Ian Thomas’s career has largely been shaped by his work with Open Source. Four years ago, Ian was coding flash at a defense contractor and hoping to find a gig as a full time Android developer. He had applied for a job but his potential employer questioned his lack of professional Android development experience. He promptly pulled up his GitHub account, showed off his Android projects, and they hired him on the spot.
Online he’s known as ToxicBakery, where he cooks up tasty servings of open source. Since 2012 his biggest open source contribution has been working on project called Rajawali, a pure Java 3D engine for Android based on OpenGL. You can think of it as alternative to using the Unity engine for 3D. In our Show & Tell you will see him walk through the project.
Ian often finds himself being the software architect and planner on projects, which we can is evident from the number of lines he’s personally removed from the Rajawali project, specifically 130,157 (while in contrast he’s added 60,521).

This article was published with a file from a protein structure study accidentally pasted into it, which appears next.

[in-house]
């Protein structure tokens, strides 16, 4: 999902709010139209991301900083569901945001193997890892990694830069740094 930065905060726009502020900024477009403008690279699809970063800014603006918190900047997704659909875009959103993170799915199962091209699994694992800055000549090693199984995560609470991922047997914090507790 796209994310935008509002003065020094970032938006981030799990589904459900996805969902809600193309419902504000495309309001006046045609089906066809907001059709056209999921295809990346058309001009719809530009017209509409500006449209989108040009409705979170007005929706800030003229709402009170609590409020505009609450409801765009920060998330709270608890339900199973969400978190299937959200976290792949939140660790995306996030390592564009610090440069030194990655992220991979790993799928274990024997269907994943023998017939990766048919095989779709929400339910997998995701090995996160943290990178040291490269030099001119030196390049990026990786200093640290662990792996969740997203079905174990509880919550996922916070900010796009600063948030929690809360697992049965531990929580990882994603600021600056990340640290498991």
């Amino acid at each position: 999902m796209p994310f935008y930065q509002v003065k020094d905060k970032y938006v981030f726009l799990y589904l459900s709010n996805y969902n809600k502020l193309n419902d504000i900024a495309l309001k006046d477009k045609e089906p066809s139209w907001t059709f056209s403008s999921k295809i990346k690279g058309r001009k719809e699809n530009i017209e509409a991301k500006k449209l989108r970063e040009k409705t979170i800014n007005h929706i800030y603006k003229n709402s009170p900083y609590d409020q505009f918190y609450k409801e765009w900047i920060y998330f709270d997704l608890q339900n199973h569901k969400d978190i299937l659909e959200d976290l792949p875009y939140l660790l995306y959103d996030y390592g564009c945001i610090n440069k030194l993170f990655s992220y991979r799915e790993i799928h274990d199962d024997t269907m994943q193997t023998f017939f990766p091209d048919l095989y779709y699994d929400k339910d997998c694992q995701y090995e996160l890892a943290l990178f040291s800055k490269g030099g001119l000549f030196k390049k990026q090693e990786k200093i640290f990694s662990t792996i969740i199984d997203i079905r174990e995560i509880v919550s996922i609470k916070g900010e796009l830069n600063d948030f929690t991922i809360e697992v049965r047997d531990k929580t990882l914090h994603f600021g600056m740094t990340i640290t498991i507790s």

Ian’s greatest contribution to Rajawali and from many of his other projects I’ve seen stems from his at times relentless goal of reducing code bases. A good example of this is to compare his contribution chart with mine - I am the leader in additions, while he is the leader in removals - all of them useful. He embraces Object Oriented Design and Abstraction to their extreme. – Jared Woolston, code committer on Rajawali
While working on Android applications he began to tire of having to look all over the web to find bewteen-page animations to use. Thus he created ViewPagerTransforms, a library containing all the most common animations. This project became his most popular self-created open source project, with 1,381 stars on github. The project ended up helping him land an interview with Google, although ultimately he didn’t get the job.
If there’s one thing that bothers Ian most about open source, it’s projects that don’t have build instructions. He doesn’t want to try to figure it out, and neither does one else.
The biggest thing I have to thank Ian for is as a networking peer. I was hired at the company I work for in no small part due to a good word by him and him even suggesting I apply in the first place.“ – Jared Woolston, code committer on Rajawali